Retailers have teased and rolled out online deals for days, even weeks, but the real Black Friday is here.
Online sales in Western Europe are expected to reach $234 billion by the end of this decade, more than doubling sales of $97 billion this year, eMarketer reports. The U.K. leads, but sales in Germany and France are ramping up.
E-commerce is Europe is growing fast: retailers will sell $97 billion in goods and services this year, up 37% from last year, forecasts a new study by eMarketer. The United Kingdom, accounting for half of European online sales, is reaching the upper limits of rapid growth and its market share will drop to 44.5% by 2010 as online sales ramp up in Germany and France, according to study report.
The study, “Europe Retail E-commerce: Spotlight on the UK, Germany, and France,” is forecasting total e-commerce sales in Europe to more than double to $234 billion by the end of the decade. Though Germany has the most Internet users and households with broadband connectivity of any country in Europe, Germany’s online sales are only half of those in the U.K., and Germans currently spend much less online than in the U.K. or France, according to the report.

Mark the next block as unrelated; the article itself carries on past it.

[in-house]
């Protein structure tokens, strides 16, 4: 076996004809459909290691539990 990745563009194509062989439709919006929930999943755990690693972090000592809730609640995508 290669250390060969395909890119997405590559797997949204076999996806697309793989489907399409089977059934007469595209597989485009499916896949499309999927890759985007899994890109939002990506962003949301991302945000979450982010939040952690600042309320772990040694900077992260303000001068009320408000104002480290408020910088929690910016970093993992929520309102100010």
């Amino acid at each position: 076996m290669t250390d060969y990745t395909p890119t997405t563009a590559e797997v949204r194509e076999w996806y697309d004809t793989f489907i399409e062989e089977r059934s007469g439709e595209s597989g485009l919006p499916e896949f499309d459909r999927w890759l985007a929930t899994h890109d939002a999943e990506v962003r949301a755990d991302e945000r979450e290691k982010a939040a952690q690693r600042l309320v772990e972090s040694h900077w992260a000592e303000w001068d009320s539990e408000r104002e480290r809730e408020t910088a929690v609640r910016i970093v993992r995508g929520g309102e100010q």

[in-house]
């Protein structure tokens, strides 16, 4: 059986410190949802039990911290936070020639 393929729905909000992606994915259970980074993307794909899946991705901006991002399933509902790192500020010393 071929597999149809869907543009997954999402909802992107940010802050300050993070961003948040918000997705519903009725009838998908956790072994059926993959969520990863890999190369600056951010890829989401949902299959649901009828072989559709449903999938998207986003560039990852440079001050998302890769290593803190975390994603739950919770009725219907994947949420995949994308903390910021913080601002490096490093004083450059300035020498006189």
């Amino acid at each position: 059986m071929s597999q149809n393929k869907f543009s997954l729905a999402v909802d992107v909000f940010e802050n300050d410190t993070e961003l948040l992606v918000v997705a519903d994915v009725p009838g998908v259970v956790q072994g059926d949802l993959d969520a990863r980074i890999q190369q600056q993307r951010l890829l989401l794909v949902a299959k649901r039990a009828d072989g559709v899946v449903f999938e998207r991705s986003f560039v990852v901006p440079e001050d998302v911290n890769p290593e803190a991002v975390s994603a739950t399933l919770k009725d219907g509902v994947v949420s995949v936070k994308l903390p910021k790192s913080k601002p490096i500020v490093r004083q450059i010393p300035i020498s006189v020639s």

Germany’s relatively mild web shopping activity is most likely due to a national preference for debit cards over credit cards and a belief that bargains can’t be found on the Internet, eMarketer says. That positions Germany for eventual growth as increasing competition among web retailers reduces prices online, according to the report. In France, it is an increase in new buyers online rather than an increase in average spending per consumer that’s expected to drive future online sales growth.